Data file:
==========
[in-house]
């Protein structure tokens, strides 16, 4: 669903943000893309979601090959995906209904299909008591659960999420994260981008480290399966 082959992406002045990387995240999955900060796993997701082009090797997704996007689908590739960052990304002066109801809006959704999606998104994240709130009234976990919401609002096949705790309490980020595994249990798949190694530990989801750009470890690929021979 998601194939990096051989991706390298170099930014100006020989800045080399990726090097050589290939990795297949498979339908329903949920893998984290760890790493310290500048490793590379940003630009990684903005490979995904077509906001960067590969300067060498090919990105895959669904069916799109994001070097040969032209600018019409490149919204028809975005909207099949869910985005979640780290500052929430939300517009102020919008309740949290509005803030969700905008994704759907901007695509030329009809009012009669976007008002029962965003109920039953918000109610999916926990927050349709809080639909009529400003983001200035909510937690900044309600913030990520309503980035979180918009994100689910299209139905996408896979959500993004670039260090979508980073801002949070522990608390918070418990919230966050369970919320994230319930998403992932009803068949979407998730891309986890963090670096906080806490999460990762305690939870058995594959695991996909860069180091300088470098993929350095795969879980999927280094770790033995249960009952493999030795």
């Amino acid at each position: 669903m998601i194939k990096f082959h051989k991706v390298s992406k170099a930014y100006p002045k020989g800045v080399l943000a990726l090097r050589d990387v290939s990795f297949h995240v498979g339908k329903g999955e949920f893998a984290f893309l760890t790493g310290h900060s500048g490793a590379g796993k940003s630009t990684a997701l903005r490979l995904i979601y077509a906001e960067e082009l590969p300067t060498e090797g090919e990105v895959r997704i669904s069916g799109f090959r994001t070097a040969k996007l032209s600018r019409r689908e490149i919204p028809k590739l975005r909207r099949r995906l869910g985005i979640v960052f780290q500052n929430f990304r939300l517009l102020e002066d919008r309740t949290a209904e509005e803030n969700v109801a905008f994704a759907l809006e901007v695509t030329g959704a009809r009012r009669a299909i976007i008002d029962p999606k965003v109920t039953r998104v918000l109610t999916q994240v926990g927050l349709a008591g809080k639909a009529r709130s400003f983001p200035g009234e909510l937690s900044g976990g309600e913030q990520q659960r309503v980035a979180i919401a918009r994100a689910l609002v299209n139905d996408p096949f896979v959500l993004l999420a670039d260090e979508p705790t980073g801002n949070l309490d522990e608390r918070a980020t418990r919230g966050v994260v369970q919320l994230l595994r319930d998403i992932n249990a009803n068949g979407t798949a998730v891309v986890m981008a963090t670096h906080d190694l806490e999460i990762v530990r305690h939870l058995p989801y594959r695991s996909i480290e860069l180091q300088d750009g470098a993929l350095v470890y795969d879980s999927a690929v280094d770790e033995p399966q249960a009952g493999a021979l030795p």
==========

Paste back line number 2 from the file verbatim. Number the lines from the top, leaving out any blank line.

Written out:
């Protein structure tokens, strides 16, 4: 669903943000893309979601090959995906209904299909008591659960999420994260981008480290399966 082959992406002045990387995240999955900060796993997701082009090797997704996007689908590739960052990304002066109801809006959704999606998104994240709130009234976990919401609002096949705790309490980020595994249990798949190694530990989801750009470890690929021979 998601194939990096051989991706390298170099930014100006020989800045080399990726090097050589290939990795297949498979339908329903949920893998984290760890790493310290500048490793590379940003630009990684903005490979995904077509906001960067590969300067060498090919990105895959669904069916799109994001070097040969032209600018019409490149919204028809975005909207099949869910985005979640780290500052929430939300517009102020919008309740949290509005803030969700905008994704759907901007695509030329009809009012009669976007008002029962965003109920039953918000109610999916926990927050349709809080639909009529400003983001200035909510937690900044309600913030990520309503980035979180918009994100689910299209139905996408896979959500993004670039260090979508980073801002949070522990608390918070418990919230966050369970919320994230319930998403992932009803068949979407998730891309986890963090670096906080806490999460990762305690939870058995594959695991996909860069180091300088470098993929350095795969879980999927280094770790033995249960009952493999030795």